I was one of those who asked Adam to bring along some dwarf yaupon holly - Ilex vomitoria 'Schilling's Dwarf.' Here's the one I chose.
|This will make a nice multi-trunk clump if I can do it justice.|
|Closeup of the base.|
When asked, Adam was happy to tell us a bit about Ilex vomitoria, and 'Schilling's Dwarf' specifically. Between what he said and what I learned from other sources, here are some facts.
- Yaupon holly is native to the southeastern United States, from central Florida north to the Carolinas and west to eastern Oklahoma and Texas. It is rated cold-hardy, in the ground, to USDA Zone 7, which means temperatures down to 0° F (-17.8° C) in a typical winter.
- The species grows up to 20 feet high (6 meters) in the wild, and is prone to form thickets. There are a number of named cultivars, each with its own points of appeal.
- The species adapts to a wide range of conditions, but does best in well-drained sandy soils that are moist to wet, and full sun. Optimum soil pH is 4.5 to 7. It is sufficiently salt tolerant to do well in coastal areas.
- Ilex vomitoria is the only native North American plant that contains caffeine. Various Native American peoples used a tea made from the leaves, socially and in certain ceremonies. It was long thought that the tea induces vomiting; thus the plant's species name vomitoria. But this has now been disproved. The berries, produced by female plants, provide food for many kinds of wildlife but are reported to be mildly toxic to humans.
- 'Schilling's Dwarf" is a male variety - like many hollies, yaupon is dioecious - that is slow-growing and popular for low hedges in the southeastern USA. In fact, Adam told us, the trees we were working on had come into his possession when a local church replaced one of its hedges!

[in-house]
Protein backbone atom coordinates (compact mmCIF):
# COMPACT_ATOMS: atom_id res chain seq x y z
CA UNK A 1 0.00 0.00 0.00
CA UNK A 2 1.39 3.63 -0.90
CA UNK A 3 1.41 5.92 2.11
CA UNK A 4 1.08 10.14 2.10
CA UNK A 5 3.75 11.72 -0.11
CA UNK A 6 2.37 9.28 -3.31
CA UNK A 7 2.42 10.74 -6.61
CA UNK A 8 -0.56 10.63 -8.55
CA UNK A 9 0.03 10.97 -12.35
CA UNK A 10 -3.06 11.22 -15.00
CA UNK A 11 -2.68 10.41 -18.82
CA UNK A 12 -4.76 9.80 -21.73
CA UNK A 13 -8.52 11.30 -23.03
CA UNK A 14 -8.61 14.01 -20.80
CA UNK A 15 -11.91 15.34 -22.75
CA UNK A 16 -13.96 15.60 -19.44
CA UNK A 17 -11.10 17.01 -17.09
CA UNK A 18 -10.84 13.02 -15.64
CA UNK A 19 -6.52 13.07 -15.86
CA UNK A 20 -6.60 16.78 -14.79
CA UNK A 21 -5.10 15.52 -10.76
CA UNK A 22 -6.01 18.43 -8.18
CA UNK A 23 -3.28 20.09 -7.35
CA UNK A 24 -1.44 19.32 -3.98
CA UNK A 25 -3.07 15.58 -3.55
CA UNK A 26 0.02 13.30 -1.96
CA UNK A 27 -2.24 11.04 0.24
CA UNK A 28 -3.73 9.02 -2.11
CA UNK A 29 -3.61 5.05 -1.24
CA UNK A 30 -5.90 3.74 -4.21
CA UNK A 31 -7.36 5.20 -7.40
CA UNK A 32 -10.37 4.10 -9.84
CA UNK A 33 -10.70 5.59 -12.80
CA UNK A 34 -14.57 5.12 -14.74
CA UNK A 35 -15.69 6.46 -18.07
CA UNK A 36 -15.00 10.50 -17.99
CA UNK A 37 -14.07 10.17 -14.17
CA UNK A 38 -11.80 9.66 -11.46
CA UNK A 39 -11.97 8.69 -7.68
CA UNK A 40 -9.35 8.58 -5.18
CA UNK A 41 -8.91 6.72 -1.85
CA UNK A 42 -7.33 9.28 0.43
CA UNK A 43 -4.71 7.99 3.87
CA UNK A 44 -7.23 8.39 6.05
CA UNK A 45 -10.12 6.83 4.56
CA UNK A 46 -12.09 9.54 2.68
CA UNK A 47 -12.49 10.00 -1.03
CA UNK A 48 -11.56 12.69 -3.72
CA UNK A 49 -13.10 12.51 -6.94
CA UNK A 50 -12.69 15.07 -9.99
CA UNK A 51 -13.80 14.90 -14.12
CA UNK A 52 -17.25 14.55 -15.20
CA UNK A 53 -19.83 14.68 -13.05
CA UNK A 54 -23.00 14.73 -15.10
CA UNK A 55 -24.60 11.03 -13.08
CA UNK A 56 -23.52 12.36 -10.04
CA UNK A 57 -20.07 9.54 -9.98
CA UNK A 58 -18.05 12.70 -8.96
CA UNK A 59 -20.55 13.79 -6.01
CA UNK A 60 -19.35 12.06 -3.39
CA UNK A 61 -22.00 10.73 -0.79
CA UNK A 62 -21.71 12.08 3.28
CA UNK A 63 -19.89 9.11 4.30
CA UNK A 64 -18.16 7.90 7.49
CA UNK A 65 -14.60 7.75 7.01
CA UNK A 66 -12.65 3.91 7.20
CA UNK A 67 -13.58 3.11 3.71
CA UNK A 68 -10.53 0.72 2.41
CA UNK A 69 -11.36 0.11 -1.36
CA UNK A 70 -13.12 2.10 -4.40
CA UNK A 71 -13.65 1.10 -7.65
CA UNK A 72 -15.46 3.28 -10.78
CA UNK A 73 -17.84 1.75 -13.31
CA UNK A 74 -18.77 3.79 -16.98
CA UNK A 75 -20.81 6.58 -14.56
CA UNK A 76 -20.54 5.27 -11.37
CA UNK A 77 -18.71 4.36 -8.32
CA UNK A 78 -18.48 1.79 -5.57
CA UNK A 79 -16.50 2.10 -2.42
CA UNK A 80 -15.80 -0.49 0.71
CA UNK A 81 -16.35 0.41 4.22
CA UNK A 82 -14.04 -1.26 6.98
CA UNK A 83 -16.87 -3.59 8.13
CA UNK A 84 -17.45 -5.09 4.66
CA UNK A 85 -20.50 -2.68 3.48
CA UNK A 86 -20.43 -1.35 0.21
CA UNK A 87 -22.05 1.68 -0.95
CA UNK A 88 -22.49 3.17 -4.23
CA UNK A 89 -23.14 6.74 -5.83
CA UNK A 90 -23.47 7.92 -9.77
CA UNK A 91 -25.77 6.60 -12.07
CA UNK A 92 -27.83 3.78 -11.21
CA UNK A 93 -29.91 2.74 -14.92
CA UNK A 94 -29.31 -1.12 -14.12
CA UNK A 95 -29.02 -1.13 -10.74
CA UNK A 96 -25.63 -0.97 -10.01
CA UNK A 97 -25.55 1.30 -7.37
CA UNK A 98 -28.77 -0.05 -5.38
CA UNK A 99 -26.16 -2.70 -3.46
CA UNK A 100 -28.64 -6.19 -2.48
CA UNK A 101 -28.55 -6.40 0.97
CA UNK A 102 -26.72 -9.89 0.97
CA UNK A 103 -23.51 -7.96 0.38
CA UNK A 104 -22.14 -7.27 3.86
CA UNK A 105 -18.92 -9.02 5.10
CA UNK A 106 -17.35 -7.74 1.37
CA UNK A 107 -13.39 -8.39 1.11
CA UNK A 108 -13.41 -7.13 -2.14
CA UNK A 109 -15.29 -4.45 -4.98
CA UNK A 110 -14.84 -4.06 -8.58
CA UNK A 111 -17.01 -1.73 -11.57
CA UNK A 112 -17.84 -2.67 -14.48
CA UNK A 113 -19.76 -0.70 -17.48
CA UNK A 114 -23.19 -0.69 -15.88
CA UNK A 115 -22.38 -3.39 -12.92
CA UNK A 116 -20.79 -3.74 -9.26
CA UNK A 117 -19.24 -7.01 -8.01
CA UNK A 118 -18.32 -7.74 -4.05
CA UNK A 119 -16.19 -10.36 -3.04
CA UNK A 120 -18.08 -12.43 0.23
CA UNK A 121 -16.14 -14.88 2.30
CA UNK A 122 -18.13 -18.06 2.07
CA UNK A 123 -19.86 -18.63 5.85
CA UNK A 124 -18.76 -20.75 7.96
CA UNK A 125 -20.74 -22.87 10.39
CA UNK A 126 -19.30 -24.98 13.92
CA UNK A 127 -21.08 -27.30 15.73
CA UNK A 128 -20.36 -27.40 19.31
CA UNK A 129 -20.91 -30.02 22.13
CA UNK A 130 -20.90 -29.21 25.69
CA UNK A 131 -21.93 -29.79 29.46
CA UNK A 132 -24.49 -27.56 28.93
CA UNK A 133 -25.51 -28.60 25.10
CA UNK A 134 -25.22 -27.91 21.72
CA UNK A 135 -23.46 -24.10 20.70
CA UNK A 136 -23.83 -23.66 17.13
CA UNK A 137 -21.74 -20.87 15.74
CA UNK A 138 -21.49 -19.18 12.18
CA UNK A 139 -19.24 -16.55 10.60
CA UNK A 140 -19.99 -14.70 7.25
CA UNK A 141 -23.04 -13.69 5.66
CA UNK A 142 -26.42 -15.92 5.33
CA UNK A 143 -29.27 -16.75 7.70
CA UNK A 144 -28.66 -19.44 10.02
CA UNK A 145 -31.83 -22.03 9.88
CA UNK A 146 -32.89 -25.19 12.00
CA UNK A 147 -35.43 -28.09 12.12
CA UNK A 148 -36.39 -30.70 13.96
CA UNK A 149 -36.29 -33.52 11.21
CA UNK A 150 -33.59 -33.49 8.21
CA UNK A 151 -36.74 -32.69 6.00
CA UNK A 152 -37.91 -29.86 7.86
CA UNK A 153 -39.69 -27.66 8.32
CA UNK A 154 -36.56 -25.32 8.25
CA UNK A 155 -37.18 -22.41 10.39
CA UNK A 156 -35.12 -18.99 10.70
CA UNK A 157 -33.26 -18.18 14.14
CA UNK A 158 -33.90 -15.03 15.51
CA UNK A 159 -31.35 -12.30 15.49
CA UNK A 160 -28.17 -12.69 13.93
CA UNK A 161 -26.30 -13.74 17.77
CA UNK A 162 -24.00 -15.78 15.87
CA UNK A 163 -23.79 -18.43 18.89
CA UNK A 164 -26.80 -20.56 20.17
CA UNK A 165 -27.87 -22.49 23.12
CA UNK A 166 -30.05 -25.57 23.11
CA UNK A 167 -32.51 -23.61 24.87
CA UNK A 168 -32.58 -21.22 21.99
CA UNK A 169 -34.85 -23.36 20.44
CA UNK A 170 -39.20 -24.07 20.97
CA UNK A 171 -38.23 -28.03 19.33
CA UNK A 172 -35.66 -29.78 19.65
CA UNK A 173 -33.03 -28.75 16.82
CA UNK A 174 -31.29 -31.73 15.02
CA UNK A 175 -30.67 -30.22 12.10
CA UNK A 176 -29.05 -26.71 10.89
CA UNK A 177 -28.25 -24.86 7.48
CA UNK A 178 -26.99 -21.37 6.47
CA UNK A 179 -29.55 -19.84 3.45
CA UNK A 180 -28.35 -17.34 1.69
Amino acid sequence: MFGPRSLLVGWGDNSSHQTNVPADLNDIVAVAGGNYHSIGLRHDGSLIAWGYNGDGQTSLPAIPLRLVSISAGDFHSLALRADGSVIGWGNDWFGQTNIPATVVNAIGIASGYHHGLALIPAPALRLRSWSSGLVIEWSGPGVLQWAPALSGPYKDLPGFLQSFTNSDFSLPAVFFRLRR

My tree was a clump-style just waiting to happen, and the primary trunk has an uro that I want to develop into a feature. I chose to do most of the work myself, with Adam providing advice and pointers - for example, that yaupon wood is brittle, but partly-broken twigs usually heal well. It took me a little while to start to realize how brittle, and I'm relieved that several thicker twigs can be expected to heal over the next year or two! Clip-and-grow seems to be the logical choice as the primary shaping method for this species.
|Styling finished for this year. The yellow arrow points to the uro I want to feature.|
My tree presently has seven trunks (count 'em), with a nice variation in the trunks' girths. Adam and I had a difference of opinion about the best front. My choice makes it easier to appreciate the uro, but leaves two of the lesser trunks almost invisible to the viewer; Adam advised me to rotate the tree a few degrees, so that all the trunks can be seen. I accepted his advice for the present, and over the next couple of years I'll decide which front I finally prefer.
|The blue arrows point to the auxiliary trunks that may be removed in the future.|
This tree will be a shohin; partly because I'm happy with the size as it is, and partly because it will need to overwinter in our mudroom. Ilex 'Schilling' (as Adam usually refers to it) is only half-hardy here in northern Indiana. At present it is on our deck for as much sun as I can give it.
|Mulched with sphagnum, and with a couple of rape-seed cakes.|
Almost four weeks after the workshop, the tree is flushing out very satisfactorily. Let me leave you with a picture of the new growth.
|Eye-pleasing colors on the new leaves! ☺|
:-) :-) :-)